Our biggest fear duing this rally has not been Russia but China and Japan, as both countries are 250% in debt and can't afford a misstep but, so far, they haven't had one and their economies have both shown signs of improvement this summer.  Despite the turmoil in Spain and Brexit, the EU seems intact and the broad story of a Global recovery seems to be holding water – so many good reasons for the broad-market rally to continue – but that doesn't mean the Russell can't be getting ahead of itself.

Of course the big catalyst is Trump's proposed tax cut – that's what sparked an 18% gain in 90 days but is the tax cut REALLY going to happen or is yet another Republican fantasy being sold to us by an Administration that is 0/1,000 in passing legislation so far?  

As…
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Mandalay Monday Mayhem – Biggest Mass Shooting in History Starts the Week Off with a Bang!

‘Horror show’: Vegas eyewitnesses recount chaos of Mandalay Bay shootingAnother day, another mass shooting.

At least 50 people are dead and 200 are injured as a gunman (American male, 64) opened fire on the crowd from the 32nd floor of the Mandalay Bay hotel in Las Vegas, which overlooked the concert.  According to the NRA, if only the crowd were all armed as well, they could have opened fire at the hotel and then the hotel residents, packing their legally purchased firearms, could have returned fire on the crowd and later we could sort through all the bodies and figure out who started it.  Wouldn't that be better than just banning the guns?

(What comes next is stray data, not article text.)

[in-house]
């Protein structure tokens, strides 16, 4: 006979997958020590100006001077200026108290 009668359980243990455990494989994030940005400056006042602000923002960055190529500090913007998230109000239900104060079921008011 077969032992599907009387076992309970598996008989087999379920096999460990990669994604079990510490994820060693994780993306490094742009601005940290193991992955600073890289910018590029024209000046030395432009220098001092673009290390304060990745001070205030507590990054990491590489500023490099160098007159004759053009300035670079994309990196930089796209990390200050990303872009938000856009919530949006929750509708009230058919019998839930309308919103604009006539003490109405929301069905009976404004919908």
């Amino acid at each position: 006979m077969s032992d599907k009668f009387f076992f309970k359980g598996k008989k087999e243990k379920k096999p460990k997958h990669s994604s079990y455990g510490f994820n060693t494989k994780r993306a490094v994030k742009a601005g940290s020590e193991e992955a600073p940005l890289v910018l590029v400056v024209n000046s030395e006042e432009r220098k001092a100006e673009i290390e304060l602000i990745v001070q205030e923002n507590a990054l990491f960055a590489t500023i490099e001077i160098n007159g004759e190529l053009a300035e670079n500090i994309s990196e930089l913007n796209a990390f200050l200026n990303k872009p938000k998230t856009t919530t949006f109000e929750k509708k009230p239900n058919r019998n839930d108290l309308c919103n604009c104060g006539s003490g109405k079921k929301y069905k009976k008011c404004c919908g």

As it is, this is simply horrific and yet another concert tragedy to bookend the Summer of 2017.   The bombing in Manchester in May was terrorism, this was just a pissed off white guy, opening fire on a country music crowd, of all things.  There's no amount of concert security that can protect you from automatic weapons fire from a hotel across the street. 

All of Las Vegas went into lockdown following the incident, with flights grounded and guests ordered to remain in their rooms while police ran down leads on possible accomplices or other planned attacks.  Thankfully, nothting else has happened – but this one was more than enough!  

Typically, the markets seem unphased by tragedy – and there was plenty of it over the weekend beginning with the massive unfairness of the Trump Tax Plan, which turns out to be exactly what we thought it would be – yet another transfer of wealth from the poor to the rich.  As I have pointed out before, the rich have not gotten so rich that any attempt to increase their own wealth comes at a horrific cost to the "losers" in the equations – which is pretty much anyone not already in the Top 1%.  

The new tax framework, which the White House rolled out Wednesday, is heavy on cuts for corporations, which tend to reward shareholders, as well as reductions for business owners. As a result, its benefits are skewed toward the wealthy – just over half of the cuts, which total $2.4Tn over a decade, would go to the Top 1% of taxpayers, who would see their after-tax incomes